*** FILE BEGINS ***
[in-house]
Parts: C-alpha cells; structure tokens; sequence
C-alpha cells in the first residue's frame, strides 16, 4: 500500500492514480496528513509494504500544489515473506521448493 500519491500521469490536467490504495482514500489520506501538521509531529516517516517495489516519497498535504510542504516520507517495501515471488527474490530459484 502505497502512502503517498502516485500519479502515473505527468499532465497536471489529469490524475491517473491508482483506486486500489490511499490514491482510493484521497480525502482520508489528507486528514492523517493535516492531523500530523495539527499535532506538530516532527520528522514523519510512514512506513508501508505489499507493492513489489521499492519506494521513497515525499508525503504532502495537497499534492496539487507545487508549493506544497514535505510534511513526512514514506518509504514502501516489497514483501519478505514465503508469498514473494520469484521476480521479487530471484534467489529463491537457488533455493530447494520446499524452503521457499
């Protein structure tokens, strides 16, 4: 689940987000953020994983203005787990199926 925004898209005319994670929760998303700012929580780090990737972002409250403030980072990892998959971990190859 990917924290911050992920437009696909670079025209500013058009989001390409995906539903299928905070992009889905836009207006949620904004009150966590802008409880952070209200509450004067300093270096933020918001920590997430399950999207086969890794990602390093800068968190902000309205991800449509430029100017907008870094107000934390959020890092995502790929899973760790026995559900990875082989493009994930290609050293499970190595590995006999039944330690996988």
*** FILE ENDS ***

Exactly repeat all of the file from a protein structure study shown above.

[in-house]
Parts: C-alpha cells; structure tokens; sequence
C-alpha cells in the first residue's frame, strides 16, 4: 500500500492514480496528513509494504500544489515473506521448493 500519491500521469490536467490504495482514500489520506501538521509531529516517516517495489516519497498535504510542504516520507517495501515471488527474490530459484 502505497502512502503517498502516485500519479502515473505527468499532465497536471489529469490524475491517473491508482483506486486500489490511499490514491482510493484521497480525502482520508489528507486528514492523517493535516492531523500530523495539527499535532506538530516532527520528522514523519510512514512506513508501508505489499507493492513489489521499492519506494521513497515525499508525503504532502495537497499534492496539487507545487508549493506544497514535505510534511513526512514514506518509504514502501516489497514483501519478505514465503508469498514473494520469484521476480521479487530471484534467489529463491537457488533455493530447494520446499524452503521457499
């Protein structure tokens, strides 16, 4: 689940987000953020994983203005787990199926 925004898209005319994670929760998303700012929580780090990737972002409250403030980072990892998959971990190859 990917924290911050992920437009696909670079025209500013058009989001390409995906539903299928905070992009889905836009207006949620904004009150966590802008409880952070209200509450004067300093270096933020918001920590997430399950999207086969890794990602390093800068968190902000309205991800449509430029100017907008870094107000934390959020890092995502790929899973760790026995559900990875082989493009994930290609050293499970190595590995006999039944330690996988």